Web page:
Quantifying heterogeneity in ecohydrological partitioning in urban green spaces through the integration of empirical and modelling approaches

Jamie Lee Stevenson* (Corresponding Author), Christian Birkel, Jean-Christophe Comte, Doerthe Tetzlaff, Christian Marx, Aaron Neill, Marco Maneta, Jan Boll, Chris Soulsby

*Corresponding author for this work

Research output: Contribution to journalArticlepeer-review

4 Citations (Scopus)
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Urban green spaces (UGS) can help mitigate hydrological impacts of urbanisation and climate change through precipitation infiltration, evapotranspiration and groundwater recharge. However, there is a need to understand how precipitation is partitioned by contrasting vegetation types in order to target UGS management for specific ecosystem services. We monitored, over one growing season, hydrometeorology, soil moisture, sapflux and isotopic variability of soil water under contrasting vegetation (evergreen shrub, evergreen conifer, grassland, larger and smaller deciduous trees), focussed around a 150-m transect of UGS in northern Scotland. We further used the data to develop a one-dimensional model, calibrated to soil moisture observations (KGE's generally > 0.65), to estimate evapotranspiration and groundwater recharge. Our results evidenced clear inter-site differences, with grassland soils experiencing rapid drying at the start of summer, resulting in more fractionated soil water isotopes. Contrastingly, the larger deciduous site saw gradual drying, whilst deeper sandy upslope soils beneath the evergreen shrub drained rapidly. Soils beneath the denser canopied evergreen conifer were overall least responsive to precipitation. Modelled ecohydrological fluxes showed similar diversity, with median evapotranspiration estimates increasing in the order grassland (193 mm) < evergreen shrub (214 mm) < larger deciduous tree (224 mm) < evergreen conifer tree (265 mm). The evergreen shrub had similar estimated median transpiration totals as the larger deciduous tree (155 mm and 128 mm, respectively), though timing of water uptake was different. Median groundwater recharge was greatest beneath grassland (232 mm) and lowest beneath the evergreen conifer (128 mm). The study showed how integrating observational data and simple modelling can quantify heterogeneities in ecohydrological partitioning and help guide UGS management.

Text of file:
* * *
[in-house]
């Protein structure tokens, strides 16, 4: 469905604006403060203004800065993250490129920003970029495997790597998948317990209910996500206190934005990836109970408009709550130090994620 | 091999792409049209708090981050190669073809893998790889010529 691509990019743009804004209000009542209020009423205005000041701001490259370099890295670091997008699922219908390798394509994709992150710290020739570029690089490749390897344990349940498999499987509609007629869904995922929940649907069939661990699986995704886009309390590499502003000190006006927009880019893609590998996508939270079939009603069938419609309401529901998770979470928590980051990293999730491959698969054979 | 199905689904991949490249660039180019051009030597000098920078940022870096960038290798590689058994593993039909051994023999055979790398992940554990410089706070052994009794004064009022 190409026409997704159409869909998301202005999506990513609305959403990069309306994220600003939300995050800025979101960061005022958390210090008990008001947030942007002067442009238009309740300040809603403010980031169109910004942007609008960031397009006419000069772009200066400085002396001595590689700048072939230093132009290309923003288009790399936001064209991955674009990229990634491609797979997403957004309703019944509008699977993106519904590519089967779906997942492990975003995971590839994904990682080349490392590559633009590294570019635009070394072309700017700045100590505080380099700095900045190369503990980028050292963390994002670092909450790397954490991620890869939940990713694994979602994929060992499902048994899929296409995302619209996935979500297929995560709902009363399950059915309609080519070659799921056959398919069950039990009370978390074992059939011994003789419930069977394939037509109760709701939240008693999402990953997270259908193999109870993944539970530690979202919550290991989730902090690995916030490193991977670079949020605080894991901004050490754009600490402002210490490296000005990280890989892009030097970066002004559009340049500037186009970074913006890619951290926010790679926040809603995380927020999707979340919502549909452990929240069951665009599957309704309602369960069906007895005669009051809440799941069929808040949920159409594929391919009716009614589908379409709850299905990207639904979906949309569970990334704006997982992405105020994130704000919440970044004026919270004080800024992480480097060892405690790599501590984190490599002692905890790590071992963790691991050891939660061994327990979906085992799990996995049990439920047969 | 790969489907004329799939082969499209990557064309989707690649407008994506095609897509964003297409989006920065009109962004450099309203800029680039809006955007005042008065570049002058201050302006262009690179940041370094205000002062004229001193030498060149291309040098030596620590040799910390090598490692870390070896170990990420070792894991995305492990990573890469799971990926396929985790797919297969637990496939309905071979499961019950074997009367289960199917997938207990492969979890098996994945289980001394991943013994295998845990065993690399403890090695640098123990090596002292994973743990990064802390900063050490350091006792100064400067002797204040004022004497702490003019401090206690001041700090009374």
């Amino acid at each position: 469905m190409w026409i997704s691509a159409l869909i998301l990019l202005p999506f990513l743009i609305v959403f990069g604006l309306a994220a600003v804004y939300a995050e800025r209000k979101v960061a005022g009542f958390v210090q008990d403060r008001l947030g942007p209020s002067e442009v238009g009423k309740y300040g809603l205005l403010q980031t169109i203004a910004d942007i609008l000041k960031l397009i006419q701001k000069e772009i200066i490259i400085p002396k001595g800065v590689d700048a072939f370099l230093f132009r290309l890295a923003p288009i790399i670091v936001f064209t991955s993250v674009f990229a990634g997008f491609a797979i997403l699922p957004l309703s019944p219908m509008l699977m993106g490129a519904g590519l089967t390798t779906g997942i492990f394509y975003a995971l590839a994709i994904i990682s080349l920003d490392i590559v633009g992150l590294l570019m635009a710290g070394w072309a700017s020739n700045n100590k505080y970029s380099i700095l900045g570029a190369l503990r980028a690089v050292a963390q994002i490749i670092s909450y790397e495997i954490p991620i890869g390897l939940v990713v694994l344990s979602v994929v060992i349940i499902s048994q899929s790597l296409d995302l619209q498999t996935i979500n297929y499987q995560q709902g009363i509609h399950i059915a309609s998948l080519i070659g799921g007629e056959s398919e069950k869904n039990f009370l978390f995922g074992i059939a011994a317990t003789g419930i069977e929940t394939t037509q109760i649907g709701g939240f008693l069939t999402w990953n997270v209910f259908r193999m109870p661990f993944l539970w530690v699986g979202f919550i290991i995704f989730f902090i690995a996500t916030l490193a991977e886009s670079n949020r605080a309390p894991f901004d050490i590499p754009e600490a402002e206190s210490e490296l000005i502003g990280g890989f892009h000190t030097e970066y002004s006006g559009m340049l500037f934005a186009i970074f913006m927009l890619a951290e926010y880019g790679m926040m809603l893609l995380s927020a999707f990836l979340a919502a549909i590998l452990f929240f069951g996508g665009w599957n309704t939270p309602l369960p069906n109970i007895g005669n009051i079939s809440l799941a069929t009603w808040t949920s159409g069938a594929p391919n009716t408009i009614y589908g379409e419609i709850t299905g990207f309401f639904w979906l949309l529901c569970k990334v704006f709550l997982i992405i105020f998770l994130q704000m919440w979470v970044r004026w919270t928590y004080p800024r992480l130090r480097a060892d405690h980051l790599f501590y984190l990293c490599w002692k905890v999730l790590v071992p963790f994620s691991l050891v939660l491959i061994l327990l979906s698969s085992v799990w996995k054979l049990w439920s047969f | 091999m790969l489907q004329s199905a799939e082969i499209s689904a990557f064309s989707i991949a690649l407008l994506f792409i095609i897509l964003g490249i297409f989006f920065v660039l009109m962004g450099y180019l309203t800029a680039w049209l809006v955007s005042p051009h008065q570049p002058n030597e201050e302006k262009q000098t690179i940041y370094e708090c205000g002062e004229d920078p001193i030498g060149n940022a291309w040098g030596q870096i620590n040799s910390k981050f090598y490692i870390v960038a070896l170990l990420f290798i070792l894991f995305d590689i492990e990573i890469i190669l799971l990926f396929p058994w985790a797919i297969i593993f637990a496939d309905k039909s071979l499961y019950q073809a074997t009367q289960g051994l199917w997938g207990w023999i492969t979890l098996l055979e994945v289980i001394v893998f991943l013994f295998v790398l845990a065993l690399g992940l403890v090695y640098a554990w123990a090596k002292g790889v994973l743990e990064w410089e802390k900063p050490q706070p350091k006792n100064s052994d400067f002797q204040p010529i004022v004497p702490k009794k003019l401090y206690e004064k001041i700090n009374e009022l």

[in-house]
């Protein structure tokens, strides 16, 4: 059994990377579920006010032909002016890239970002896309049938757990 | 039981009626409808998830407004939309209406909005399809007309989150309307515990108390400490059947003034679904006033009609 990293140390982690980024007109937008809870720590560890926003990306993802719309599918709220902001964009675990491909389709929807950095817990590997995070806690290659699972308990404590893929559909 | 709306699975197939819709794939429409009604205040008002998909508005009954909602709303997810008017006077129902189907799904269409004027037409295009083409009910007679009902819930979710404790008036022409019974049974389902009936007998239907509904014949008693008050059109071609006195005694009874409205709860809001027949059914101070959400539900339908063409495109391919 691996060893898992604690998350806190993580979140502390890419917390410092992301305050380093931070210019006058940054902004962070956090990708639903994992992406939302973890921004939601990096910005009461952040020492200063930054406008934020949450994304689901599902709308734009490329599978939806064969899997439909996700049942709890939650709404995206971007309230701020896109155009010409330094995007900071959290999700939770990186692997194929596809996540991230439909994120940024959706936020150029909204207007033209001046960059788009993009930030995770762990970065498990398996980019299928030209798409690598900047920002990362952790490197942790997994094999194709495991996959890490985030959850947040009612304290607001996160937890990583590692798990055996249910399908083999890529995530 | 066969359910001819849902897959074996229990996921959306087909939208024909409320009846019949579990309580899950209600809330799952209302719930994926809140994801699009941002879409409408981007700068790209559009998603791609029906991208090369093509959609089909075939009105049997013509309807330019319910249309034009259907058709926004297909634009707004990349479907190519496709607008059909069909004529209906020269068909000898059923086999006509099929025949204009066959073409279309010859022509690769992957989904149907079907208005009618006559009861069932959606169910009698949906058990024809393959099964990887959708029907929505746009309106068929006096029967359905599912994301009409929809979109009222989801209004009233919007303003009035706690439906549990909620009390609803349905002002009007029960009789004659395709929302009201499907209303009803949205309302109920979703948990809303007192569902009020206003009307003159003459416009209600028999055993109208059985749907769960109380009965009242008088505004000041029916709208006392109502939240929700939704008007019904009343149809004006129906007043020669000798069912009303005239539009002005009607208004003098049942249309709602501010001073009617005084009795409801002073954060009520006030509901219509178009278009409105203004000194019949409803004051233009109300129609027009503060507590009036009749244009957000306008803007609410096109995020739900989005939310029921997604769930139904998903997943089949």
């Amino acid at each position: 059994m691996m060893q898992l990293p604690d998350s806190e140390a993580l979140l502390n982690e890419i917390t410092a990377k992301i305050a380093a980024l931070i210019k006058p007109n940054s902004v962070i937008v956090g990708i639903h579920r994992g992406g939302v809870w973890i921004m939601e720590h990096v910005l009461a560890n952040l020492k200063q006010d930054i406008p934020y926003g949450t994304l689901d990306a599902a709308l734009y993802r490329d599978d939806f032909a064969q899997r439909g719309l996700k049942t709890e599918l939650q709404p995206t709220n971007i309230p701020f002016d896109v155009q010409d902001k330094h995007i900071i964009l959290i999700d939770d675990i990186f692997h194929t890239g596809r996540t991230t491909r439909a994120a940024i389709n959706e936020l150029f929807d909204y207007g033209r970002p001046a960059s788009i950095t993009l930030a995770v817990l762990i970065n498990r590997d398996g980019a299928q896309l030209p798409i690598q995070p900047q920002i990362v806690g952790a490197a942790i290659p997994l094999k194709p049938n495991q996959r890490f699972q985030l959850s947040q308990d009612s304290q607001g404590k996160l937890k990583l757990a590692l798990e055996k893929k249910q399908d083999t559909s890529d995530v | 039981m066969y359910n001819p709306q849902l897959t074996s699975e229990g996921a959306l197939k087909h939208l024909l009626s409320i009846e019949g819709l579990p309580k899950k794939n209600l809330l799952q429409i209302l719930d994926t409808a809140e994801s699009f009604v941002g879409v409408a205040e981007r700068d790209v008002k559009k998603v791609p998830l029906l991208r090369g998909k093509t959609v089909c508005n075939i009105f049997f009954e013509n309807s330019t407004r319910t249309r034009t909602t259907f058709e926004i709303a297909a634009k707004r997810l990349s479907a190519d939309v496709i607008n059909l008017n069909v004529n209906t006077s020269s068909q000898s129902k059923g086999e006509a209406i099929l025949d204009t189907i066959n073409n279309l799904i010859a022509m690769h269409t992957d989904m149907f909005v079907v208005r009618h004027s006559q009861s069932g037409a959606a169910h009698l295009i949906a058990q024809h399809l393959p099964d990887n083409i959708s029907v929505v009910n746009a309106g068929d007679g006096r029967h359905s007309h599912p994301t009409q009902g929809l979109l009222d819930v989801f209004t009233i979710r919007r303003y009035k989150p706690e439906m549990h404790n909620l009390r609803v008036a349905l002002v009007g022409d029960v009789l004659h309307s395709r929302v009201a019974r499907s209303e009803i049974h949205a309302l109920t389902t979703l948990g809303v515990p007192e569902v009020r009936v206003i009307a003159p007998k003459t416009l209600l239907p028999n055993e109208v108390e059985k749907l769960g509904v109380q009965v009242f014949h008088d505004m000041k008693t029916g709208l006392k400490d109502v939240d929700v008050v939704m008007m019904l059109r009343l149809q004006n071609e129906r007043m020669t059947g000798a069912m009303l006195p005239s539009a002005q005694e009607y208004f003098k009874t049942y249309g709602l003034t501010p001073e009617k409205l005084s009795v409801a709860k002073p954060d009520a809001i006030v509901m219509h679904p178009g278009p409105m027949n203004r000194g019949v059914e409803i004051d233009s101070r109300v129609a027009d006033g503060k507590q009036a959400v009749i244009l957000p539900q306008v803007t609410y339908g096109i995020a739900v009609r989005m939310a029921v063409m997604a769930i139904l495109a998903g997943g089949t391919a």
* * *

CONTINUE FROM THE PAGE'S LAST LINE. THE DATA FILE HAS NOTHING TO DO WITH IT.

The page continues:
Original languageEnglish
Article number468
Number of pages26
JournalEnvironmental Monitoring and Assessment
Issue number4
Early online date15 Mar 2023
Publication statusPublished - 15 Mar 2023

Bibliographical note

We are grateful to the Leverhulme Trust ISOLAND project (RPG-2018-375) for funding. Furthermore, we are grateful to the Cruickshank Botanical Garden staff led by Mr Mark Paterson for support in creating and maintaining the study site. We thank Jonas Freymuller for help with setting up the sapflux sensors and David Dubbert for assistance with the isotope analysis. Finally, we thank the Aberdeen MSc Geophysics students for contribution to geophysical data collection.

This study was funded by Leverhulme Trust ISOLAND project (RPG-2018–375).

Funding Information:
This study was funded by Leverhulme Trust ISOLAND project (RPG-2018–375).

Publisher Copyright:
© 2023, The Author(s).


  • Urban ecosystem services
  • Water balances
  • Ecohydrological modelling
  • Precipitation partitioning
  • Infiltration
  • Evapotranspiration


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